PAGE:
Time Out journalist Lorna joined us to see if the intensive learning method really does work. (Spoiler: it does).
Lorna V brushes up her German the easy way
A couple of years ago, I decided to get cable tv on the basis that I could improve my languages by watching foreign channels. Instead, I got hooked on 'Seinfeld' and CNN and my German remained as rusty as ever.
Interlenguas, an intensive language-training course, seems the perfect way to bring my German up to blazing conversational level in two days. I've always wondered what happens on these one-to-one, intensive, super-expensive language courses. Despite registering for countless German intermediate courses, I've never tasted more than a few sessions. Somehow there was always something better to do than German grammar exercises and waiting one's turn for some token basic conversation.
Exhausted from a long week at work and in no mood to talk in English let alone in German at 9am on a Saturday morning, the prospect of eight hours of German and grammar exercises terrifies me. The interlenguas method (even if you're starting from scratch) is absolutely no English.
Dagmar, my tutor, gets me achieving what I had hoped for in 16 hours in about three. The pace is fast, with no time to get bored. Just as your mind is curdling from recounting your life history in another language, you move on to reading a short story: just as you begin to tire of comprehension exercise, there's a respite with pronunciation fine-tuning; sensing fatigue and hunger, it's out for lunch.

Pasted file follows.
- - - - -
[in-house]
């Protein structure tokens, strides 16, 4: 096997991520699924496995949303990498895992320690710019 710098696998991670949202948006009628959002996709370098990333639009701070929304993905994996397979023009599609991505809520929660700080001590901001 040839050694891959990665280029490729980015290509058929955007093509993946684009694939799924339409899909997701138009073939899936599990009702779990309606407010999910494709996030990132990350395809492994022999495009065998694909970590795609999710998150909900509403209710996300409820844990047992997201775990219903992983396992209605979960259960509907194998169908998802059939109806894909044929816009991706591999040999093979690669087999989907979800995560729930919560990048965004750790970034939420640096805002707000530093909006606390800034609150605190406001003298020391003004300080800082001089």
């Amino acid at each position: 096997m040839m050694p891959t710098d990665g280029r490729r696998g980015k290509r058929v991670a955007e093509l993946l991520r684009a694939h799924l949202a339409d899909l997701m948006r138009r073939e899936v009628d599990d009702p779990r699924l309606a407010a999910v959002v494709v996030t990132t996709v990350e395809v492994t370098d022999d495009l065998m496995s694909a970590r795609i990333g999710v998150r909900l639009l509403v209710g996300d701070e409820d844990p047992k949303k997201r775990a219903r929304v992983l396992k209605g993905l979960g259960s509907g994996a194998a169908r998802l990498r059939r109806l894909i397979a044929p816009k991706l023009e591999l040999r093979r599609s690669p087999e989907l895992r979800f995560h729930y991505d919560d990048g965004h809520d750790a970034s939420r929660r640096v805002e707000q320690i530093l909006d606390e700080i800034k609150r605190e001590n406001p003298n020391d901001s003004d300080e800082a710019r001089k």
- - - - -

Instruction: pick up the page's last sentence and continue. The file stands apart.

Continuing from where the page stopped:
By this time it seems almost natural to be chatting in German about men, coffee and films. The brain simply adapts to finding simpler words or different ways to express something. When we move on to a gallery and lapse into silence looking at paintings, I realize I am thinking in German.
Back to 'work' at the Interlanguas South Molton Street office, and we're reading and discussing newspaper features, by which time my brain starts faltering, so we round up with refresher exercises on times, dates and numbers.
The exhaustion after eight hours is, paradoxically, exhilerating, and the next day, on a precious Sunday, I diligently do my homework. I even listen to the German news every day until the same time the following Saturday, when it's time for another eight hours of language workout. If I had ten days of this (there's also a 12-hours-a-day option) I'd be confident enough to interview Karl Lagerfeld in his mother tongue.
Most Interlenguas clients are professionals who have to work abroad. If you can get your company to pay for you to do this kind of training, do it because you'll arrive at your destination not only confident about expressing yourself, but also motivated to communicate in the language, instead of relying on everyone to speak English.